The FTC today announced a request for public comment on the Standards for Safeguarding Consumer Information Rule. The FTC promulgated the Safeguards Rule in 2002, implementing Title V of the Gramm-Leach-Bliley Act , which required federal agencies to establish standards for the administrative, technical, and physical safeguards employed by financial institutions for certain information. In addition to general requests for comment, the FTC requested that five specific issues be addressed, which we have outlined below. Comments are due by November 7, 2016.
On Wednesday, August 17, 2016, the Future of Privacy Forum released a set of detailed guidelines for the collection and use of consumer-generated wellness data. The document, Best Practices for Consumer Wearables & Wellness Apps & Devices, was drafted by FPF with input from a wide range of stakeholders, including privacy advocates, companies, and regulators. The Best Practices guidelines set forth a Fair Information Practice Principles-based trust framework that builds on existing legal expectations to provide a set of best practices providing appropriate protections given the nature and sensitivity of the data.
In a case that could have far-reaching implications for how companies are held liable for data security lapses, the FTC issued an order and opinion unanimously overturning its Chief Administrative Law Judge’s (ALJ) November 2015 dismissal of charges that LabMD’s allegedly lax data security measures were unfair practices under Section 5 of the FTC Act (see our coverage of […]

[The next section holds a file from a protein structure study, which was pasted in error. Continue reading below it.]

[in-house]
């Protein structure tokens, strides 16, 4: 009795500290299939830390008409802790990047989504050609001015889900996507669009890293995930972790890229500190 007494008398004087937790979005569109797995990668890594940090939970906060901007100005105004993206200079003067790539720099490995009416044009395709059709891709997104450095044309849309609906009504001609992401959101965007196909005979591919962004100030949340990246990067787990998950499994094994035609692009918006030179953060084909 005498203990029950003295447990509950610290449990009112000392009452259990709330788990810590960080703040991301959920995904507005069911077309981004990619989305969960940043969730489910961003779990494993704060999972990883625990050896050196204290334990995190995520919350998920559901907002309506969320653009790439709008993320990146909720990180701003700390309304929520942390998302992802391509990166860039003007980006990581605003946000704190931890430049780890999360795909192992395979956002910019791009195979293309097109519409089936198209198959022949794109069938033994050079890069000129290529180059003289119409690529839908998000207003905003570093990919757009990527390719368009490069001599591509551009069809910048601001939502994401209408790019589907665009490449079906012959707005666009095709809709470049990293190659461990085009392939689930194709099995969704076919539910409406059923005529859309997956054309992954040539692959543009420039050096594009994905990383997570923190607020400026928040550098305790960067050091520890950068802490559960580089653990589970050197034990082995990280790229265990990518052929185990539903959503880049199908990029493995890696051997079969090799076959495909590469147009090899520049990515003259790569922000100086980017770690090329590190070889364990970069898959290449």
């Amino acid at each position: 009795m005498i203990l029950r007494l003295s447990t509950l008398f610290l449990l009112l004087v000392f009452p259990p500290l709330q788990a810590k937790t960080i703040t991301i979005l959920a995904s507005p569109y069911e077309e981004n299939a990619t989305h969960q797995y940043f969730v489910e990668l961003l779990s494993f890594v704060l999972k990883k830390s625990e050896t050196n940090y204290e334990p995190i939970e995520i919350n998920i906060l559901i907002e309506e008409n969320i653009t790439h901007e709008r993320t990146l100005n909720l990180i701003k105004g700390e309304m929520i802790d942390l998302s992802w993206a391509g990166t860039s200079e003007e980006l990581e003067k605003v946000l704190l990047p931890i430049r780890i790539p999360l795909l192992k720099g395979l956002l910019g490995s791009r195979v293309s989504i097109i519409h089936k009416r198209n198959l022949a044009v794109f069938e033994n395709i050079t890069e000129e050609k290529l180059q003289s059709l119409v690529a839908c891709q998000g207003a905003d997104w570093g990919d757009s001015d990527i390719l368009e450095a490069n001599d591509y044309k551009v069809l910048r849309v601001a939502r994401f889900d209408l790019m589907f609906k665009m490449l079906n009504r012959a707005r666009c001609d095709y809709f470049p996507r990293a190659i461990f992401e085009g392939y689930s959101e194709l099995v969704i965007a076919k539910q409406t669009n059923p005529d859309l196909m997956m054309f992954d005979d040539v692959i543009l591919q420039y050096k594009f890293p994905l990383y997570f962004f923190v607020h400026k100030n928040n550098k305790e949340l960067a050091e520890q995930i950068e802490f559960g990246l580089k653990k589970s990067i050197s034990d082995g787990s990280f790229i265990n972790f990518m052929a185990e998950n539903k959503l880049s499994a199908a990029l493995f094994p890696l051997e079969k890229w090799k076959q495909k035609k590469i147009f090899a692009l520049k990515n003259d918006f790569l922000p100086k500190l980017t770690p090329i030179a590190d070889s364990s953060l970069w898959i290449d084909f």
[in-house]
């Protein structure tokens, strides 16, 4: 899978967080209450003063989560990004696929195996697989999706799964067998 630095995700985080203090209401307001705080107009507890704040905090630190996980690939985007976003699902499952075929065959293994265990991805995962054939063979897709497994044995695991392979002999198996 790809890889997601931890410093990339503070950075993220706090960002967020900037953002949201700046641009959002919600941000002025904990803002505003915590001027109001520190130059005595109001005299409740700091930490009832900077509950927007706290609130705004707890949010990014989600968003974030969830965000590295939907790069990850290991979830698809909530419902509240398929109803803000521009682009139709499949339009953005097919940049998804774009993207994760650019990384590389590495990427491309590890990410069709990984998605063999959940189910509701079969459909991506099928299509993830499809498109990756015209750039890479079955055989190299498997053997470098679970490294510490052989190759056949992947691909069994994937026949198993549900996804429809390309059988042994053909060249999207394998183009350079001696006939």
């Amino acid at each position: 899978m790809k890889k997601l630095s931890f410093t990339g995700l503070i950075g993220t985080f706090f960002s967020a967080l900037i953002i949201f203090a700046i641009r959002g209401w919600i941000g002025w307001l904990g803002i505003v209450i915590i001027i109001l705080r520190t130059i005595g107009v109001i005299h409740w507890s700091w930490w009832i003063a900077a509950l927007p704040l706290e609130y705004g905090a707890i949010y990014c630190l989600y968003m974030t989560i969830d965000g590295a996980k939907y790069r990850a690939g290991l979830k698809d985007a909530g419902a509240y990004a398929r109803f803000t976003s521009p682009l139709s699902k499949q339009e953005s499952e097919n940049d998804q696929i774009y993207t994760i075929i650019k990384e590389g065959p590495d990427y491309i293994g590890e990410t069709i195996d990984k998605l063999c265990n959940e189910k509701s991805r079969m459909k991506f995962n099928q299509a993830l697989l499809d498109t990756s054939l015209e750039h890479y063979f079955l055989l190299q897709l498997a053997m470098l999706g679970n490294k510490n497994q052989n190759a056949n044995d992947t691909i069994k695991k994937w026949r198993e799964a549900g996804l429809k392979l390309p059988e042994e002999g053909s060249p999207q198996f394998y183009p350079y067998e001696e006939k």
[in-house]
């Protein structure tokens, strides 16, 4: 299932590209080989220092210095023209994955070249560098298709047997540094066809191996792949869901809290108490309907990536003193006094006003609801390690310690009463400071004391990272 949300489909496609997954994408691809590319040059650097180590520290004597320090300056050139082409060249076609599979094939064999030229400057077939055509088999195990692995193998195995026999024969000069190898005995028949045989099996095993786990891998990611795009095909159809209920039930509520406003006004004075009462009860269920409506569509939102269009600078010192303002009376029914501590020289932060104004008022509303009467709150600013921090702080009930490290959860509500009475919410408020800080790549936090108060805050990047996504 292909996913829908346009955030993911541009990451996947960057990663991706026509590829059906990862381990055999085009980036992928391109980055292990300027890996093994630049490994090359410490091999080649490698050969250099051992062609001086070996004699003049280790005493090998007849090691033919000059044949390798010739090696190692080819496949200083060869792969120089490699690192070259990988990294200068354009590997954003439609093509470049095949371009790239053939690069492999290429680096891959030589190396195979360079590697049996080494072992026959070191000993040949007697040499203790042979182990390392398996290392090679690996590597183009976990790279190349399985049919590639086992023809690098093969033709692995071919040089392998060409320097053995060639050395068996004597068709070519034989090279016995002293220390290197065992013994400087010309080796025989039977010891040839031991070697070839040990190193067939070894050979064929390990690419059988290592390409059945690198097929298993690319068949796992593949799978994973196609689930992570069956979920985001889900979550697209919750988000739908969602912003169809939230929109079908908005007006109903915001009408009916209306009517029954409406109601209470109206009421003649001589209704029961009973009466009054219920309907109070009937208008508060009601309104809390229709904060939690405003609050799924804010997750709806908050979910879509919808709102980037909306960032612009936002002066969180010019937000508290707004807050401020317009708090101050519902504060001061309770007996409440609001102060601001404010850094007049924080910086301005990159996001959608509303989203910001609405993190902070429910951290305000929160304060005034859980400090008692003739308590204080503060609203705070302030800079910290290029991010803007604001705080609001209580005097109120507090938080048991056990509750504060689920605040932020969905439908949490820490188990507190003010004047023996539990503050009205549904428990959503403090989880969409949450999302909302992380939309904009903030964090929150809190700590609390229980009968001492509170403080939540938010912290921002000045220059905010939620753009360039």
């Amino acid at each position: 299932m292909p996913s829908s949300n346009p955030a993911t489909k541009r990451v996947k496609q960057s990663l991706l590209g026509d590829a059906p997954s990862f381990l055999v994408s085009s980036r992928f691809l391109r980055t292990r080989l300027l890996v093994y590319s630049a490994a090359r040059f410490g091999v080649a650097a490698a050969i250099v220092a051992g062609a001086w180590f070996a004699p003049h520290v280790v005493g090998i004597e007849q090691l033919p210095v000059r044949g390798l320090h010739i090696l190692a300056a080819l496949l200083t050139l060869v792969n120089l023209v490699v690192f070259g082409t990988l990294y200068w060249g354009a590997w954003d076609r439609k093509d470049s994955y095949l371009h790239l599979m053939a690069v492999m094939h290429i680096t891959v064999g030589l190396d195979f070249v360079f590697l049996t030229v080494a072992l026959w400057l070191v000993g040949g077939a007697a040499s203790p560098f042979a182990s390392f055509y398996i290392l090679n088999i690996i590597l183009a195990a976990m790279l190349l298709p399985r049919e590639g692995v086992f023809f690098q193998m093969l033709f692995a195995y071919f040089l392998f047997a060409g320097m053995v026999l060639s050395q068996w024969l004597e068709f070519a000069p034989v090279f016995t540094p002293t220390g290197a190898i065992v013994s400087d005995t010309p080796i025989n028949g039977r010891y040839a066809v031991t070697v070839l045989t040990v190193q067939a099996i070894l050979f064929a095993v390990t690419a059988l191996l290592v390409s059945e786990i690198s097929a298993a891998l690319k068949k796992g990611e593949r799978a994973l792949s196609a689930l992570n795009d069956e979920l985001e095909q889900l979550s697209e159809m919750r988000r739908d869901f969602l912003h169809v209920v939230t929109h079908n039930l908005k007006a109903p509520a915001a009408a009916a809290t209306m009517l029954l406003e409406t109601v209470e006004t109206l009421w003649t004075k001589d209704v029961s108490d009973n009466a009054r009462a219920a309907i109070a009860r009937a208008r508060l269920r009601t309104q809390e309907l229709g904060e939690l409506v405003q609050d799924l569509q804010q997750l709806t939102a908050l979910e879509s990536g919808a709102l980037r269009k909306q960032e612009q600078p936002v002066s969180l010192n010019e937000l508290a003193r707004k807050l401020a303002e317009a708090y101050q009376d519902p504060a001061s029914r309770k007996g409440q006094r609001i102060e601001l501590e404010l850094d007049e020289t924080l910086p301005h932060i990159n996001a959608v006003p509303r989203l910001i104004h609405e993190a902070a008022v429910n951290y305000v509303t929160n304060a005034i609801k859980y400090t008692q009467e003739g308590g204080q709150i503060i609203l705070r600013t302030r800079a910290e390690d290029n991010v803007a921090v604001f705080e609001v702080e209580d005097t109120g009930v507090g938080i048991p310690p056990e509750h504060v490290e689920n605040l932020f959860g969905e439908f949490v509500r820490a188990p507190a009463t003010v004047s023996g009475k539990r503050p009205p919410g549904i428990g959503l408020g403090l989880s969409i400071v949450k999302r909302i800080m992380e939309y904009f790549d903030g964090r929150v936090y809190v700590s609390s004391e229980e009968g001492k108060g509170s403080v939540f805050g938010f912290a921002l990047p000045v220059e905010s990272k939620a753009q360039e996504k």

In less than one week, on August 1, U.S. companies may begin to submit self-certifications to the EU-U.S. Privacy Shield framework at www.privacyshield.gov. Those companies that previously certified to the predecessor Safe Harbor framework are in a particularly good position to certify to the Privacy Shield, which built upon Safe Harbor’s core principles by adding meaningful substantive and procedural privacy protections for EU individuals.
The FTC released this week a web-based tool to assist mobile app developers in determining which federal privacy laws apply to their mobile health applications. The tool asks developers a series of ten targeted questions that help a user determine whether HIPAA, FTC, and/or FDA rules and regulations might apply.
The February 29, 2016 announcement of the new EU-U.S. data transfer framework—the Privacy Shield—was accompanied by over 130 pages of documentation and significantly more operational details than its predecessor, Safe Harbor. We have reviewed the Privacy Shield materials and published a comprehensive breakdown of the changes from Safe Harbor to Privacy Shield and the practical impact on business: Inside the New and Improved EU-U.S. Data Transfer Framework.
On March 2, 2016, the Consumer Financial Protection Bureau announced its first data security enforcement action in the form of a Consent Order with online payment platform Dwolla, Inc. The 5 year Consent Order is based on CFPB allegations that Dwolla engaged in deceptive acts and practices by misrepresenting to consumers that it had “reasonable and appropriate data security practices.” Dwolla neither admitted nor denied that it engaged in data security misrepresentations. The CFPB fined Dwolla $100,000, enjoined it from making further misrepresentations, and is requiring that it develop a written, comprehensive data security program, designate a person responsible for the program, provide employee training, conduct risk assessments, and undergo independent third party audits annually, among other things. The CFPB also places primary responsibility for compliance with the Consent Order on Dwolla’s board of directors.